Thu. Oct 1st, 2020

2016 Emmys: Did the Randomized Ballot Give Us Some of This Year’s Shocking Emmy Surprises?

Emmy stalwarts like Christine Baranski and Uzo Aduba Snubbed While Bottom of the Alphabet Newcomers Constance Zimmer and Louie Anderson Got Nominated
Emmy stalwarts like Christine Baranski and Uzo Aduba were snubbed while newcomers like Constance Zimmer and Louie Anderson got nominated

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For those that don’t know how the Emmy voting process works, emmy voters are issued a large 100-plus page document listing every eligible contender in alphabetical order, all the way from Uzo Aduba through to Constance Zimmer.

Why is this a big deal? Well, there has long been a fan theory or myth, that those listed at the top of the ballot (those with surnames early in the alphabet) have an unfair advantage due to voter laziness; Emmy voters simply name-check those listed near the top of the ballot.

In an effort to counter this, starting this year, the Emmys introduced a new aspect to the nomination process; randomizing the order of ballots. Meaning, that whilst some ballots would still be listed to A-Z, others would be listed from Z-A.

This rule however, designed to address the very issue of name-checking, may have inadvertently highlighted that, yes, it’s a real thing that actually happens. Yes, Emmy voters may actually determine their acting nominees based, at least partly, on where their surname is listed in the alphabet. To be clear, the addition of these new nominees over previous ones (including winners) doesn’t invalidate their nominations or their work. It’s just a jumping off point from which to analyze the mind of the Emmy voter and first year of the new randomized ballot.

How do you prove this? Well, by looking at the entire set of nominees, I identified a set of nominees and snubs that can be considered truly shocking.

Looking through the nominees, I’ve identified six that stand out as the “really” shocking nominees: Louie Anderson (Baskets), Laurie Metcalf (Getting On), Maura Tierney (The Affair), Jon Voight (Ray Donovan), Maisie Williams (Game of Thrones), Constance Zimmer (UnREAL).

Notice a pattern? Yep, they’re (mostly) surprisingly close to the start or end of the alphabet aren’t they?

In fact, here is exactly where they were listed on the nomination ballot that was released to the public, before it was randomized to be ordered from either A-Z or Z-A:

Louie Anderson (003 on the ballot)
Laurie Metcalf (040 on the ballot out of 64)
Maura Tierney (244 on the ballot out of 279)
Jon Voight (366 out of 388)
Maisie Williams (266 out of 279)
Constance Zimmer (279 out of 279)

Out of the six of them, only Laurie Metcalf appears close to the middle of the ballot, and that is in a lead category anyway which is slightly less filled and much less susceptible to name-checking.

Take a look at the list of the major snubs from the supporting categories for example:
Uzo Aduba (001)
Christine Baranski (015)
Alan Alda (006)
Jim Carter (051) – this one’s a bit more tentative considering Banks and Dinklage got in.

They’re all surprisingly high on the ballot, aren’t they? Furthermore, if you look at those surprises that did make it from the supporting drama categories, they’re all conveniently very close to the bottom of the ballot. Is it possible that the supporting actor and supporting actress in a drama category were two of those randomly switched from A-Z to Z-A? Absolutely.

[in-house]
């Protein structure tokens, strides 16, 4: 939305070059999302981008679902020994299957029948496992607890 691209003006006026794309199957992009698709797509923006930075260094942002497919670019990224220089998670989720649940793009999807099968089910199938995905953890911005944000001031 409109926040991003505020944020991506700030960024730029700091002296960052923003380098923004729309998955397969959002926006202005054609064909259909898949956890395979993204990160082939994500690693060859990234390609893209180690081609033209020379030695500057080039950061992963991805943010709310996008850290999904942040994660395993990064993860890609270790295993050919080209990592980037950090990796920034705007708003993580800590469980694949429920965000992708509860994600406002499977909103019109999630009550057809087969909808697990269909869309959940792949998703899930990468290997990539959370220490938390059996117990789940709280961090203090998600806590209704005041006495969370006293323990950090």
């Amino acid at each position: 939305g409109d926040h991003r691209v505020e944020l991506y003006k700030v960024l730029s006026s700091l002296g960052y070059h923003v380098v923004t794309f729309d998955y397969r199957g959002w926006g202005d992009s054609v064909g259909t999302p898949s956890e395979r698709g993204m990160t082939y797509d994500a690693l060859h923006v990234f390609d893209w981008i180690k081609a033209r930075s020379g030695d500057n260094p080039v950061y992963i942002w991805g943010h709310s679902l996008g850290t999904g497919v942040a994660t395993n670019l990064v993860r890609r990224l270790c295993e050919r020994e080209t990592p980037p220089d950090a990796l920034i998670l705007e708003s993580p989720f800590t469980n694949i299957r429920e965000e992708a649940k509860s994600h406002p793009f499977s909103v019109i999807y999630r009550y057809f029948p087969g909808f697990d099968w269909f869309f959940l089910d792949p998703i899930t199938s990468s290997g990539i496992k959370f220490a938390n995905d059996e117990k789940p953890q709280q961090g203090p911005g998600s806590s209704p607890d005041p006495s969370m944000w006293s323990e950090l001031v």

What does this mean?

Well it suggests something that we have long believed but could never prove: Emmy voters are incredibly lazy. This is admittedly a small sample size but it seems almost too much of a coincidence that a former winner such as Uzo Aduba (Orange is the New Black) and perennial nominee Christine Baranski (The Good Wife) could be replaced by two shocking and seemingly out of nowhere nominees in Maisie Williams (someone who has probably never gotten close to a nomination) and Constance Zimmer.

Is it possible that Emmy voters really are too lazy to properly scroll through an entire ballot, and if so, how can we trust voters and a voting process which is potentially so farcical?

But hang on, what about those nominees that didn’t get snubbed that are near the top of the ballot?

This is referring to examples such as Peter Dinklage and Jonathan Banks, both of whom made it into the same supporting actor field which saw Alan Alda and Jim Carter miss.

Does this disprove the theory? Not entirely. Are you telling me you don’t believe for one second that the same Emmy voters who gave Jeff Daniels an Emmy for his performance in The Newsroom over Bryan Cranston, Damian Lewis and Kevin Spacey, couldn’t simply name-check a list of names near the top of their ballot that stand out to them, before quickly searching through the entire ballot for Emmy favourites such as Jonathan Banks and Peter Dinklage? I certainly do.

How do you fix it?
Well that’s the problem; this was meant to be the solution to the problem. There is simply no way of preventing voter laziness, by preventing Emmy voters from name-checking a bunch of names near the top of their ballot.

What would I propose? If possible, randomize the lists completely. Don’t alphabetize, don’t list it from A-Z or Z-A or even have anyone receive the same totally randomized ballot. Make it so that every voters receives a totally different order on their ballot, make the ballot so totally randomized that it will be literally impossible for a consensus to be formed based on the names appearing at the top of the ballot.

But hang on, if you’re saying voters are this lazy, won’t they still just name-check a few of the actors that appear near the top of their totally randomized ballot?

Well, these are Emmy voters we’re talking about, so probably.

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